Gin is popular around the world due to its versatility. Many well-known cocktails are made with gin, such as the Martini and the Singapore Sling. Though thought of as a British drink, and popularized in England in the 18th century, it is based on an older Dutch liquor, jenever. Once a cheap drink, gin is now also a classy and carefully crafted spirit
6. Grappa – Italy
What it is: a grape-based Italian pomace brandy
Like Champagne and Bourbon, Grappa is protected. This means that only the drink made with pomace in Italy can be called Grappa. It’s made with the skins pulp, seeds, and stems (called the pomace) that’s left after pressing the grapes during winemaking.
7. Jenever – The Netherlands
What it is: a juniper-flavoured distilled malt liquor
Also known as Dutch gin, this traditional juniper-flavoured liquor from the Netherlands and Belgium predates, and very likely inspired, the more well-known Gin. It is also protected by the EU. There two types of jenever (or genever), old (oude) and young (jonge) which have their own distinct taste.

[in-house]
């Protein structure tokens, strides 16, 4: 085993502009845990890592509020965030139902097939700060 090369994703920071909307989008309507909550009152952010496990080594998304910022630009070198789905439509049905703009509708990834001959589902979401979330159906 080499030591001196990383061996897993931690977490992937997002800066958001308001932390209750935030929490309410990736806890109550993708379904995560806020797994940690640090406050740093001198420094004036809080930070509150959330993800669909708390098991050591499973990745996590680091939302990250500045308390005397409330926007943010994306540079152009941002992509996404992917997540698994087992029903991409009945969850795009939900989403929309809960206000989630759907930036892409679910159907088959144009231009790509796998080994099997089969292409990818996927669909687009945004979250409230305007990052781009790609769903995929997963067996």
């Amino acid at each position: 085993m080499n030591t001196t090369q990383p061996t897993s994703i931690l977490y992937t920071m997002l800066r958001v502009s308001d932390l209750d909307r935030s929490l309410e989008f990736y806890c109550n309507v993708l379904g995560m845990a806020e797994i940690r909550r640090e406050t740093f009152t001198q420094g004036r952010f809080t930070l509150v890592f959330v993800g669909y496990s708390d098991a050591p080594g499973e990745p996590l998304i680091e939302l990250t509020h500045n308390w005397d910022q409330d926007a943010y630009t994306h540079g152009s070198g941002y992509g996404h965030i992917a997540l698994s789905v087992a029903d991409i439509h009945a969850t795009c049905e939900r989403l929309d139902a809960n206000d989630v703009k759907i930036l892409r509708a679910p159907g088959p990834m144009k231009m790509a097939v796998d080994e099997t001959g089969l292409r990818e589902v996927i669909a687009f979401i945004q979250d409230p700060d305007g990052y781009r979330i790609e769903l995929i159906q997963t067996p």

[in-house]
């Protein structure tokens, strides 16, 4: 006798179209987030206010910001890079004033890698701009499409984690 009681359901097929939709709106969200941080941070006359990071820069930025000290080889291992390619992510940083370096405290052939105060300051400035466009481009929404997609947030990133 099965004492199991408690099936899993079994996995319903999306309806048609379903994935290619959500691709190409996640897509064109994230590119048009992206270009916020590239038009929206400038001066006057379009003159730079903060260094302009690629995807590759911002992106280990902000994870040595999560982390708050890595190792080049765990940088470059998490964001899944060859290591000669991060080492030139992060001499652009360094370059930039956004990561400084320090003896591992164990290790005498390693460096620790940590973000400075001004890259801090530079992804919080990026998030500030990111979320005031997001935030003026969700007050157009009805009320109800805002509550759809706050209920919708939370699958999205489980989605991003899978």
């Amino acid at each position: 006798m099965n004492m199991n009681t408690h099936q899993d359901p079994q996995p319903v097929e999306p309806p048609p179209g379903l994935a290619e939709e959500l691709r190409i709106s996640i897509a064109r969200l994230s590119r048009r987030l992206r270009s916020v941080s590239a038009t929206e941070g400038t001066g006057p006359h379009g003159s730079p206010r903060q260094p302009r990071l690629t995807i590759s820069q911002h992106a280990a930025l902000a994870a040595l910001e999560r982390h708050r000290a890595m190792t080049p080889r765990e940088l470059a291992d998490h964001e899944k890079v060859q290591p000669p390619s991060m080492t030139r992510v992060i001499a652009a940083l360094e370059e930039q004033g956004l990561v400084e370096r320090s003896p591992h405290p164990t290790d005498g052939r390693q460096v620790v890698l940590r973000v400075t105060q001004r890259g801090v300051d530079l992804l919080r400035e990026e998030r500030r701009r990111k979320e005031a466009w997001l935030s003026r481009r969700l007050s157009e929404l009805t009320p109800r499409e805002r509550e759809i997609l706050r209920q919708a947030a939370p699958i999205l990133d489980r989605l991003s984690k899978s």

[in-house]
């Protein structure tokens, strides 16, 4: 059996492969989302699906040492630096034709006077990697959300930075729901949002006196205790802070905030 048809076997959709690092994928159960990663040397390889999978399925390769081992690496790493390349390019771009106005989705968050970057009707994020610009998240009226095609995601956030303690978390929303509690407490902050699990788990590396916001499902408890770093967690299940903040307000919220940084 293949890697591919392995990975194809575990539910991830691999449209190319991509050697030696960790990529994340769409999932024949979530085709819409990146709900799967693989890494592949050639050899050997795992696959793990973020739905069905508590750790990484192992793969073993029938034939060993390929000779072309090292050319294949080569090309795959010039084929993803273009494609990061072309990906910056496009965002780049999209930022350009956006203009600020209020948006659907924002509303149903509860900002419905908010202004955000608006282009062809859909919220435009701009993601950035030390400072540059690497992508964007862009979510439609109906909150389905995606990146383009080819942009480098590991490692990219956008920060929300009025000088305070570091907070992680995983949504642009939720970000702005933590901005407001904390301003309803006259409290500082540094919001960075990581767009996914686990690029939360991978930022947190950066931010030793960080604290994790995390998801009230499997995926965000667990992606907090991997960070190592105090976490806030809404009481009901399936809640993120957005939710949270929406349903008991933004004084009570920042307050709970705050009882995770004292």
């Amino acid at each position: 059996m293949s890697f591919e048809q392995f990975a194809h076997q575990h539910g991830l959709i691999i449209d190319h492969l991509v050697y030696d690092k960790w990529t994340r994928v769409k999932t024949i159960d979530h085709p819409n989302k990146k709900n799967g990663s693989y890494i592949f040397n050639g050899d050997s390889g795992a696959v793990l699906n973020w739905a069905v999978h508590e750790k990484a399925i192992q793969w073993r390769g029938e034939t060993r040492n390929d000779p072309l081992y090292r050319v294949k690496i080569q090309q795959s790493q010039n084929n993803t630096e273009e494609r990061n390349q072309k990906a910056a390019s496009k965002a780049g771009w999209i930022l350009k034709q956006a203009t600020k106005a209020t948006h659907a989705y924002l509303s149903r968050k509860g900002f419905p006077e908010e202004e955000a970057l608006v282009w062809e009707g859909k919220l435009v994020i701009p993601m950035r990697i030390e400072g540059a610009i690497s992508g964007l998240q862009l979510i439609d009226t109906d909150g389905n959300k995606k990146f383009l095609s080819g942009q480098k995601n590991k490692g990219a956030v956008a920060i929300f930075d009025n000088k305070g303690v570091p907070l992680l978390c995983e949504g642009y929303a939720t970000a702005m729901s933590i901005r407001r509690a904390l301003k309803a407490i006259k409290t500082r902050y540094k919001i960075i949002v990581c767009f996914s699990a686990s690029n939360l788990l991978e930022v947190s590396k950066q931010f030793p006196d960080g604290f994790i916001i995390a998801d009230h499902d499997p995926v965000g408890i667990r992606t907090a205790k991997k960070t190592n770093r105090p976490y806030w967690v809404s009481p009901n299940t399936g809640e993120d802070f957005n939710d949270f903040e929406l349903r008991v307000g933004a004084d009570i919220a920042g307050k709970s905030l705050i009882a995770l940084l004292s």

8. Lambanog – Philippines
What it is: wine made by fermenting the sap of the coconut flower
Arrack is found all over the Indian Subcontinent and Southeast Asia Typically made with the sap of coconut flowers, sugarcane, rice, or fruit (and so quite different from the anise-flavoured Arabic arak). The potent Philippines version of this coconut wine is often flavoured with raisins.
9. Mastika – Macedonia, Bulgaria
What it is: liqueur seasoned with resin taken from the mastic tree
Though it’s also popular in Greece, Bulgaria, and Romania, mastika is considered the national drink of Macedonia. It is made with grapes, raisins, plums or figs. It is meant to be drunk over ice. In Bulgaria, it is usually flavoured with star anise.
10. Nihonshu – Japan
What it is: a fermented Japanese rice wine